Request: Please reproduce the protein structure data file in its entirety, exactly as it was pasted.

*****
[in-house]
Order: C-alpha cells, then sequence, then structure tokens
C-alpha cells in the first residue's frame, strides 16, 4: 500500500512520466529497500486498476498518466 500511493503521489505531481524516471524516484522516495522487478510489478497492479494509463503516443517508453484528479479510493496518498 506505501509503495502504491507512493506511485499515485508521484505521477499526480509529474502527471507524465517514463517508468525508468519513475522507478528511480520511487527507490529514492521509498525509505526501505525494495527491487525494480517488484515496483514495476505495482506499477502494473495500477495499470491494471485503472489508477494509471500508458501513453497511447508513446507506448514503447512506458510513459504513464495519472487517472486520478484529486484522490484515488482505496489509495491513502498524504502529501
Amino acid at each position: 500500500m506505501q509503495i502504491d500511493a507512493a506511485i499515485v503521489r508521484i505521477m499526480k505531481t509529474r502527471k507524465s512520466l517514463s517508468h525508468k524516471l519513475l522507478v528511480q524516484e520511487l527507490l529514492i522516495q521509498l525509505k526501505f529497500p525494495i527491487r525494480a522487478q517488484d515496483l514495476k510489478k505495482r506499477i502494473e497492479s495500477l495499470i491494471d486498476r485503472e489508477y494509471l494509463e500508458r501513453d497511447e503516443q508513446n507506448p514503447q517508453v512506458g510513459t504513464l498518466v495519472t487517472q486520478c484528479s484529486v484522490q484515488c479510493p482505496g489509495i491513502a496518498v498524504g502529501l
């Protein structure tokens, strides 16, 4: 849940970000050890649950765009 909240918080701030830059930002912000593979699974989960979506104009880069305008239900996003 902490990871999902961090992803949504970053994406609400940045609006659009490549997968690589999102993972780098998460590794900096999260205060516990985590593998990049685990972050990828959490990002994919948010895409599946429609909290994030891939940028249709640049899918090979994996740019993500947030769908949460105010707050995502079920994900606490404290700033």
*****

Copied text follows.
[in-house]
Order: C-alpha cells, then sequence, then structure tokens
C-alpha cells in the first residue's frame, strides 16, 4: 500500500512520466529497500486498476498518466 500511493503521489505531481524516471524516484522516495522487478510489478497492479494509463503516443517508453484528479479510493496518498 506505501509503495502504491507512493506511485499515485508521484505521477499526480509529474502527471507524465517514463517508468525508468519513475522507478528511480520511487527507490529514492521509498525509505526501505525494495527491487525494480517488484515496483514495476505495482506499477502494473495500477495499470491494471485503472489508477494509471500508458501513453497511447508513446507506448514503447512506458510513459504513464495519472487517472486520478484529486484522490484515488482505496489509495491513502498524504502529501
Amino acid at each position: 500500500m506505501q509503495i502504491d500511493a507512493a506511485i499515485v503521489r508521484i505521477m499526480k505531481t509529474r502527471k507524465s512520466l517514463s517508468h525508468k524516471l519513475l522507478v528511480q524516484e520511487l527507490l529514492i522516495q521509498l525509505k526501505f529497500p525494495i527491487r525494480a522487478q517488484d515496483l514495476k510489478k505495482r506499477i502494473e497492479s495500477l495499470i491494471d486498476r485503472e489508477y494509471l494509463e500508458r501513453d497511447e503516443q508513446n507506448p514503447q517508453v512506458g510513459t504513464l498518466v495519472t487517472q486520478c484528479s484529486v484522490q484515488c479510493p482505496g489509495i491513502a496518498v498524504g502529501l
């Protein structure tokens, strides 16, 4: 849940970000050890649950765009 909240918080701030830059930002912000593979699974989960979506104009880069305008239900996003 902490990871999902961090992803949504970053994406609400940045609006659009490549997968690589999102993972780098998460590794900096999260205060516990985590593998990049685990972050990828959490990002994919948010895409599946429609909290994030891939940028249709640049899918090979994996740019993500947030769908949460105010707050995502079920994900606490404290700033």